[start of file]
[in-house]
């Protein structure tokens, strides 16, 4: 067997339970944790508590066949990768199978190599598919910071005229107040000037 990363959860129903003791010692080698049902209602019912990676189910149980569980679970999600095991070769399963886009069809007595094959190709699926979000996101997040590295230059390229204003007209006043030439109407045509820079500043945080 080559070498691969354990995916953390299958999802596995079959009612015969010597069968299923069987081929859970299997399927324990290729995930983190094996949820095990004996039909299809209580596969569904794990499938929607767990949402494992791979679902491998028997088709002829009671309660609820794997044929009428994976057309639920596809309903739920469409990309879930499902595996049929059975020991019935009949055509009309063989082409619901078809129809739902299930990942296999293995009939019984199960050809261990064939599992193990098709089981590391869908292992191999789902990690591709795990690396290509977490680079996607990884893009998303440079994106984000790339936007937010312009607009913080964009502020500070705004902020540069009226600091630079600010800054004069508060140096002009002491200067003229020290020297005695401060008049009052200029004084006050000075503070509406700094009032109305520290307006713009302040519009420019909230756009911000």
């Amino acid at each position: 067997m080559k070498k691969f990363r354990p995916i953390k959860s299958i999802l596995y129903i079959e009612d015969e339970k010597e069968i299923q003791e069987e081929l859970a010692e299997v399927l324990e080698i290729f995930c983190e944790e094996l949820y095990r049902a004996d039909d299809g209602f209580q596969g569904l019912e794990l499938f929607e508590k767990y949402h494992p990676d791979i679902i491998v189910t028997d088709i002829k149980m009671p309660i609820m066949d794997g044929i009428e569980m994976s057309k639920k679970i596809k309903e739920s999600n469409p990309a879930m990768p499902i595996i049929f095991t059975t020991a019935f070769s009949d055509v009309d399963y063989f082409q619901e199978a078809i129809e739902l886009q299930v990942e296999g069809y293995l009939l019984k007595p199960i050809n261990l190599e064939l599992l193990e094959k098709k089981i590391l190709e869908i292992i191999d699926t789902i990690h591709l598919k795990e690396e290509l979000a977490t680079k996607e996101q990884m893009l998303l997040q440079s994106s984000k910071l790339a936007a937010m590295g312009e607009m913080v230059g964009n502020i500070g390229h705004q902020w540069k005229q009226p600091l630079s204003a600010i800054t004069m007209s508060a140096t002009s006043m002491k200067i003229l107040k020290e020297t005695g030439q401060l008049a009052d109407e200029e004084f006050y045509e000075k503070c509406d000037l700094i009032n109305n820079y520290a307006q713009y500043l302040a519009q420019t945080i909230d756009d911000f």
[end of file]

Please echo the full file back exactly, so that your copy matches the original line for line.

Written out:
[in-house]
């Protein structure tokens, strides 16, 4: 067997339970944790508590066949990768199978190599598919910071005229107040000037 990363959860129903003791010692080698049902209602019912990676189910149980569980679970999600095991070769399963886009069809007595094959190709699926979000996101997040590295230059390229204003007209006043030439109407045509820079500043945080 080559070498691969354990995916953390299958999802596995079959009612015969010597069968299923069987081929859970299997399927324990290729995930983190094996949820095990004996039909299809209580596969569904794990499938929607767990949402494992791979679902491998028997088709002829009671309660609820794997044929009428994976057309639920596809309903739920469409990309879930499902595996049929059975020991019935009949055509009309063989082409619901078809129809739902299930990942296999293995009939019984199960050809261990064939599992193990098709089981590391869908292992191999789902990690591709795990690396290509977490680079996607990884893009998303440079994106984000790339936007937010312009607009913080964009502020500070705004902020540069009226600091630079600010800054004069508060140096002009002491200067003229020290020297005695401060008049009052200029004084006050000075503070509406700094009032109305520290307006713009302040519009420019909230756009911000």
């Amino acid at each position: 067997m080559k070498k691969f990363r354990p995916i953390k959860s299958i999802l596995y129903i079959e009612d015969e339970k010597e069968i299923q003791e069987e081929l859970a010692e299997v399927l324990e080698i290729f995930c983190e944790e094996l949820y095990r049902a004996d039909d299809g209602f209580q596969g569904l019912e794990l499938f929607e508590k767990y949402h494992p990676d791979i679902i491998v189910t028997d088709i002829k149980m009671p309660i609820m066949d794997g044929i009428e569980m994976s057309k639920k679970i596809k309903e739920s999600n469409p990309a879930m990768p499902i595996i049929f095991t059975t020991a019935f070769s009949d055509v009309d399963y063989f082409q619901e199978a078809i129809e739902l886009q299930v990942e296999g069809y293995l009939l019984k007595p199960i050809n261990l190599e064939l599992l193990e094959k098709k089981i590391l190709e869908i292992i191999d699926t789902i990690h591709l598919k795990e690396e290509l979000a977490t680079k996607e996101q990884m893009l998303l997040q440079s994106s984000k910071l790339a936007a937010m590295g312009e607009m913080v230059g964009n502020i500070g390229h705004q902020w540069k005229q009226p600091l630079s204003a600010i800054t004069m007209s508060a140096t002009s006043m002491k200067i003229l107040k020290e020297t005695g030439q401060l008049a009052d109407e200029e004084f006050y045509e000075k503070c509406d000037l700094i009032n109305n820079y520290a307006q713009y500043l302040a519009q420019t945080i909230d756009d911000f």